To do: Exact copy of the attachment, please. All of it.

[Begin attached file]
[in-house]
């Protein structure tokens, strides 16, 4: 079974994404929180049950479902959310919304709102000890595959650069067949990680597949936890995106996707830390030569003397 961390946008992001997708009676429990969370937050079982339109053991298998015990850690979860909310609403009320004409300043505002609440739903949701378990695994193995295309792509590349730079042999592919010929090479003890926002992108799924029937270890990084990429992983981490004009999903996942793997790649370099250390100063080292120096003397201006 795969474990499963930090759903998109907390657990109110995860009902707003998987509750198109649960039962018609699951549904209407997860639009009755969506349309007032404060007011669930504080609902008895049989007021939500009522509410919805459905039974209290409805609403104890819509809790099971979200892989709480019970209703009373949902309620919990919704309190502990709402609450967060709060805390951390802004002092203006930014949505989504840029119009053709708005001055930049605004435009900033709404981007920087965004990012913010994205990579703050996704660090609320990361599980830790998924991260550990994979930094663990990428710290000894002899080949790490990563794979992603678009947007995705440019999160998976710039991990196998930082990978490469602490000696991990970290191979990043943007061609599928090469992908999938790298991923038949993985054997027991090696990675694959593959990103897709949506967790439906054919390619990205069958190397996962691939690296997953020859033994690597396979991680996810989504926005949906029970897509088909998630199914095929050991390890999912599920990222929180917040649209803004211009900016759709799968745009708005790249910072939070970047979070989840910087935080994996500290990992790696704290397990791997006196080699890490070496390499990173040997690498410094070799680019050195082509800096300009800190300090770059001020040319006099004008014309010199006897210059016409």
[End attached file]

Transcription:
[in-house]
């Protein structure tokens, strides 16, 4: 079974994404929180049950479902959310919304709102000890595959650069067949990680597949936890995106996707830390030569003397 961390946008992001997708009676429990969370937050079982339109053991298998015990850690979860909310609403009320004409300043505002609440739903949701378990695994193995295309792509590349730079042999592919010929090479003890926002992108799924029937270890990084990429992983981490004009999903996942793997790649370099250390100063080292120096003397201006 795969474990499963930090759903998109907390657990109110995860009902707003998987509750198109649960039962018609699951549904209407997860639009009755969506349309007032404060007011669930504080609902008895049989007021939500009522509410919805459905039974209290409805609403104890819509809790099971979200892989709480019970209703009373949902309620919990919704309190502990709402609450967060709060805390951390802004002092203006930014949505989504840029119009053709708005001055930049605004435009900033709404981007920087965004990012913010994205990579703050996704660090609320990361599980830790998924991260550990994979930094663990990428710290000894002899080949790490990563794979992603678009947007995705440019999160998976710039991990196998930082990978490469602490000696991990970290191979990043943007061609599928090469992908999938790298991923038949993985054997027991090696990675694959593959990103897709949506967790439906054919390619990205069958190397996962691939690296997953020859033994690597396979991680996810989504926005949906029970897509088909998630199914095929050991390890999912599920990222929180917040649209803004211009900016759709799968745009708005790249910072939070970047979070989840910087935080994996500290990992790696704290397990791997006196080699890490070496390499990173040997690498410094070799680019050195082509800096300009800190300090770059001020040319006099004008014309010199006897210059016409």